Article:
“The babies jostled each other within her, and she said, “Why is this happening to me?” So she went to inquire of the LORD.” Genesis 25:22 NIV
Brothers and sisters who become jealous of one another and can’t seem to stop infighting or competing are something of a motif in the Old Testament. Right from the off, where Cain and Abel eye up each other’s sacrifice to God and end up becoming murderer and victim, it continues on in a sometimes vicious enmity. We see the troubles between Joseph and his brothers and half brothers, between Rachel and Leah, between Jacob and Esau. Robes, husbands, birthrights and even lives are stolen.
In a way, it is a picture of the way the whole human race competes and fights, even though we are all brothers and sisters under the parenthood of God. The Pharisee looks down his nose at his brother the publican, the well-to-do despise the tax collectors and sinners, we all watch and count and judge.
Suppose that instead we decided to watch one another in order to celebrate the good things that we see, to encourage the gifts that each one of us carries, how might that look? Suppose that all the churches did that too, so that from Evangelical Protestant, through Episcopalian and Catholic right across to Greek Orthodox, we looked at one another to see what is wonderful in one another’s traditions, instead of imagining that the Father loves us best, we are doing it right, and the birthright belongs to us alone. What might that be like? Perhaps we might ask one another valuable questions and if we actually listen, learn a new tradition or practice that will help us know Father God better.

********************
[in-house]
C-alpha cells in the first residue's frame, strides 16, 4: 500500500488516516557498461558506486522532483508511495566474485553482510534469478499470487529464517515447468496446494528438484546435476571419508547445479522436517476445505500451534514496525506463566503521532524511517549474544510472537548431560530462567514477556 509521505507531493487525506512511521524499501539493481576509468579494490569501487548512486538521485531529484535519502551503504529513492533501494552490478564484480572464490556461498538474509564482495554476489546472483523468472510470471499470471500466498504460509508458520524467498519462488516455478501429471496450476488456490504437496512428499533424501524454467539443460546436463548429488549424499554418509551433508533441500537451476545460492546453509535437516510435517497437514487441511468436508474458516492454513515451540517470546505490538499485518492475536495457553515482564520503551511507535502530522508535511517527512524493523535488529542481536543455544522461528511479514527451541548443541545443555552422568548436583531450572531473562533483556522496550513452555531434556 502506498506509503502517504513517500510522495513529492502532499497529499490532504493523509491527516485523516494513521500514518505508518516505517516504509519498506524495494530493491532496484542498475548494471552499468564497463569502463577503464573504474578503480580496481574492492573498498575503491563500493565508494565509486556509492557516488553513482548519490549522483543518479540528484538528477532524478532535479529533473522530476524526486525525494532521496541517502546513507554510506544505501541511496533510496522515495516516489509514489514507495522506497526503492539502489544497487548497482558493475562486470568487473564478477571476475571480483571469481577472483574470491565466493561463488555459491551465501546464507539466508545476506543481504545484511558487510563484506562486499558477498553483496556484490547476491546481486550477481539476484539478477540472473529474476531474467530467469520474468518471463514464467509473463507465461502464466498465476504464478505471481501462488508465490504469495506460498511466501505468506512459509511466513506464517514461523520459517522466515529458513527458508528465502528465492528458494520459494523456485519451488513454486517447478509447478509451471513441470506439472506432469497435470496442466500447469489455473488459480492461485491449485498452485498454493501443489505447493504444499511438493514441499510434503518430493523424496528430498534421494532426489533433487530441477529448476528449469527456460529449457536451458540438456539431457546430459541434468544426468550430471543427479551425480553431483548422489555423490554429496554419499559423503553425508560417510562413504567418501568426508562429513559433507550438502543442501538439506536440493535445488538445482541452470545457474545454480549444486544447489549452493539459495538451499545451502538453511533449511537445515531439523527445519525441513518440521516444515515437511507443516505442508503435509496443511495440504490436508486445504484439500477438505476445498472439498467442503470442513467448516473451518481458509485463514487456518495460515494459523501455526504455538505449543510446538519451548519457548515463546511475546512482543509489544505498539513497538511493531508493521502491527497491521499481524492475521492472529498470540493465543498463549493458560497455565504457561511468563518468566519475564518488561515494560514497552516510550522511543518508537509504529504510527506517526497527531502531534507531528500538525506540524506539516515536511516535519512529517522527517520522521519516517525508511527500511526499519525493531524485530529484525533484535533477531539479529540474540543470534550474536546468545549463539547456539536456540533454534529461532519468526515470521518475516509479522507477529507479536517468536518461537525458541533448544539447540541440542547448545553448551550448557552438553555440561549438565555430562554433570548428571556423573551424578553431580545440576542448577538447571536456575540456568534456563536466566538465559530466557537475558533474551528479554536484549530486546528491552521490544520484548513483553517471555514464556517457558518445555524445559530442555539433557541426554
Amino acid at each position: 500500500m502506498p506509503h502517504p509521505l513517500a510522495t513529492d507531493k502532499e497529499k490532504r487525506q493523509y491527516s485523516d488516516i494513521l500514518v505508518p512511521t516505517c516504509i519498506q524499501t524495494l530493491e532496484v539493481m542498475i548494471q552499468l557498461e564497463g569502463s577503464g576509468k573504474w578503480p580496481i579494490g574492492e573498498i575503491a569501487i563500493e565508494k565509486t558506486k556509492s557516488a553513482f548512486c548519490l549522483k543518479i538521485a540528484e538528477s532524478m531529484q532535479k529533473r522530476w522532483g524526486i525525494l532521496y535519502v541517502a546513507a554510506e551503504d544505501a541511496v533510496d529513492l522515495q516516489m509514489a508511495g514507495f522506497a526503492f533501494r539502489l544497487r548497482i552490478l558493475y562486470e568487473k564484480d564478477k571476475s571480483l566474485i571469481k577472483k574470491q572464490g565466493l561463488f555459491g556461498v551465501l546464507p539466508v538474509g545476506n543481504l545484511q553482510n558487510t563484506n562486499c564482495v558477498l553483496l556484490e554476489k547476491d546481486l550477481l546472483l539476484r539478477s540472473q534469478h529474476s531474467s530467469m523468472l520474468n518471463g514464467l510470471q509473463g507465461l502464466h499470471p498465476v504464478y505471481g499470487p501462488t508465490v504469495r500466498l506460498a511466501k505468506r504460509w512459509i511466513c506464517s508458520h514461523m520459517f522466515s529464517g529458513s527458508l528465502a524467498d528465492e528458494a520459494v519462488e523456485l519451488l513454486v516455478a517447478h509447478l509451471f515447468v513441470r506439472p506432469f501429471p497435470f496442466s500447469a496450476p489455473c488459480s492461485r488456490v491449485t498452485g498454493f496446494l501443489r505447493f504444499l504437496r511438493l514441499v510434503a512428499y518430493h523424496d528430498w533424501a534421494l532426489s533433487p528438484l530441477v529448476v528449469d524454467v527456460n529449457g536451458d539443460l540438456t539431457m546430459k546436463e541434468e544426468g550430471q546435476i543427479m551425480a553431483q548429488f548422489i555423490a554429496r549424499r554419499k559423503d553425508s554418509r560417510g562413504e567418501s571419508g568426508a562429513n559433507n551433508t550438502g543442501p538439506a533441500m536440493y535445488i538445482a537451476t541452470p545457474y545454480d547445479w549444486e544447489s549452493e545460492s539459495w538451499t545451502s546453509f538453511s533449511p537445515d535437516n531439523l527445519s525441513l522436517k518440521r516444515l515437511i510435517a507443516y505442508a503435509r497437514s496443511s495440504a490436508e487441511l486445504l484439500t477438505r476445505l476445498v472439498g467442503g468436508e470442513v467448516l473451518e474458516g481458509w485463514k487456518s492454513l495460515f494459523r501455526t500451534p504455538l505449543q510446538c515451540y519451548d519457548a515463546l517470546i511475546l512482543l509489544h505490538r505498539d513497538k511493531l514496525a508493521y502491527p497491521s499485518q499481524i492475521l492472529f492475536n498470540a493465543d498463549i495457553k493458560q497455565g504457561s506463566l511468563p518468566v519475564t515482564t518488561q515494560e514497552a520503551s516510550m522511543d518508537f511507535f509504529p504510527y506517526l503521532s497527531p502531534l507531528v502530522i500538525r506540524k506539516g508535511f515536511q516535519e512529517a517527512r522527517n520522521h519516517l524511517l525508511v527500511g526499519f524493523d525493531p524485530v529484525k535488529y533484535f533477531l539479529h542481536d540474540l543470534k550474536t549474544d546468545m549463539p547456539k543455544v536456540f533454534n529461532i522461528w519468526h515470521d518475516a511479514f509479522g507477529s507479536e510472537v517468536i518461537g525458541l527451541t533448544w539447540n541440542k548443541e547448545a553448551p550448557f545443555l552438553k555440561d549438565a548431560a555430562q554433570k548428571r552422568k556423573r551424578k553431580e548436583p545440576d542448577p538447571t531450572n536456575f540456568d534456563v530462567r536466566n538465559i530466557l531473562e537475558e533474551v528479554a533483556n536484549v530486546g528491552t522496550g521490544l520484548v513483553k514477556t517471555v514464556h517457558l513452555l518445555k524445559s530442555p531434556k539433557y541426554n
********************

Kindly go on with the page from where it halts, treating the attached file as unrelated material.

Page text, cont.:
To be truly equal, loving brothers and sisters, children of God knowing our value both to him and to one another.
“All this is from God, who reconciled us to himself through Christ and gave us the ministry of reconciliation: that God was reconciling the world to himself in Christ, not counting people’s sins against them. And he has committed to us the message of reconciliation.” 2 Corinthians 5:18-19 NIV
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